Both iNOS mRNA and protein that regulate the growth of mycobacteria were determined using reverase transcriptase-polymerase chain reaction and western blot analysis. The upstream signaling pathways were further investigated using iNOS specific inhibitors.
Here we show that combined treatment with 1,25-dihydroxyvitamin D3 (1,25-D3) and Interferon (IFN)-γ synergistically enhanced NO synthesis and iNOS expression induced by Mycobacterium tuberculosis (MTB) or by its purified protein derivatives in human monocyte-derived macrophages. Both the nuclear factor-κB and MEK1-ERK1/2 pathways were indispensable in the induction of iNOS expression, as shown in toll like receptor 2 stimulation. Further, the combined treatment with 1,25-D3 and IFN-γ was more potent than either agent alone in the inhibition of intracellular MTB growth. Notably, this enhanced effect was not explained by increased expression of cathelicidin, a known antimycobacterial effector of 1,25-D3.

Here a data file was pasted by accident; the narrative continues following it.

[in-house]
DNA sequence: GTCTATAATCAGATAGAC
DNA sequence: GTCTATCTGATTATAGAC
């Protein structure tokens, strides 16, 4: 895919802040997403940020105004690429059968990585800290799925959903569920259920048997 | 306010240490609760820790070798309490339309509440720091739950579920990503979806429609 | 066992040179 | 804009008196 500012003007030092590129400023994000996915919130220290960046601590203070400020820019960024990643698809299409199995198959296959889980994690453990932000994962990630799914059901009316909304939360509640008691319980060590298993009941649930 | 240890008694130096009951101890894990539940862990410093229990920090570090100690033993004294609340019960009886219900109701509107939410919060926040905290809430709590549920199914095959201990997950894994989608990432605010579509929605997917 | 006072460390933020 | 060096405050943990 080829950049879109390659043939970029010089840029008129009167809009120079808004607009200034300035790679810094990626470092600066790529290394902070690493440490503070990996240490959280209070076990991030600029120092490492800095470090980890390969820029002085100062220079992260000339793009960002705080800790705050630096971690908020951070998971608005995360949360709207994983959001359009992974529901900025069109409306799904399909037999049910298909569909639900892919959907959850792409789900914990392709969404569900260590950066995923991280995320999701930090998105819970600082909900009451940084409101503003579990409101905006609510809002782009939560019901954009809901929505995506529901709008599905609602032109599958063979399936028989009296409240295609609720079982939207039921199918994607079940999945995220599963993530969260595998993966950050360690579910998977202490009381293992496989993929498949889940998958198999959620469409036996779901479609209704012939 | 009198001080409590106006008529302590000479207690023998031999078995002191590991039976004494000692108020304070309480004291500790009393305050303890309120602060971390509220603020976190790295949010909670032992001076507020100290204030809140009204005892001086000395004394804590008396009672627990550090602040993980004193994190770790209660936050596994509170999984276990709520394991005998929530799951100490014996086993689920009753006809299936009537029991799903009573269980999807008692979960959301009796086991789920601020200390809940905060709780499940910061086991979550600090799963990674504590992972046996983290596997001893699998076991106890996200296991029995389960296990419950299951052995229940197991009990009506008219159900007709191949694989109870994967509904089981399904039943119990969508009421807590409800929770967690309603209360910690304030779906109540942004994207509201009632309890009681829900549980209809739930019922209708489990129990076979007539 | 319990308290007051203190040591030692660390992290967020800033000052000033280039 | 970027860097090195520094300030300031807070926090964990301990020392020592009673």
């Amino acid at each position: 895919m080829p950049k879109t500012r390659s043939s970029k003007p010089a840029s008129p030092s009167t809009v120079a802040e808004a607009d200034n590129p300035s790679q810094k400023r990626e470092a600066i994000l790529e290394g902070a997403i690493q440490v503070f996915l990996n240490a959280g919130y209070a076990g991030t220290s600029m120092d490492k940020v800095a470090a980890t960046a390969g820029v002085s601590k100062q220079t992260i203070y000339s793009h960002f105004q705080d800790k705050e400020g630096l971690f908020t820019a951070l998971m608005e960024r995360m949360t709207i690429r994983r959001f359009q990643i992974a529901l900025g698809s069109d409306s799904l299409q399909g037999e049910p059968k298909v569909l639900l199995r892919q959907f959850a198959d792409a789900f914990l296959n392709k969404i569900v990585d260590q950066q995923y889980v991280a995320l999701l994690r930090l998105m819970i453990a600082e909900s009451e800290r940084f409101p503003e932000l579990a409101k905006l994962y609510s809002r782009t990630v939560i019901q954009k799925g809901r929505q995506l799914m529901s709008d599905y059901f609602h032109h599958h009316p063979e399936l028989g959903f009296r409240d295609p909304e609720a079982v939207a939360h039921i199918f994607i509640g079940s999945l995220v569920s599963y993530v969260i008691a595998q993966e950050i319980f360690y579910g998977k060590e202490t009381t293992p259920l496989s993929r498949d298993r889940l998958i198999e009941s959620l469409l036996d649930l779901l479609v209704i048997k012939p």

These data support a key role of NO in host defenses against TB and identify novel modulating factors for iNOS induction in human macrophages.
monocytes/macrophages; nitric oxide; human; bacterial; TLR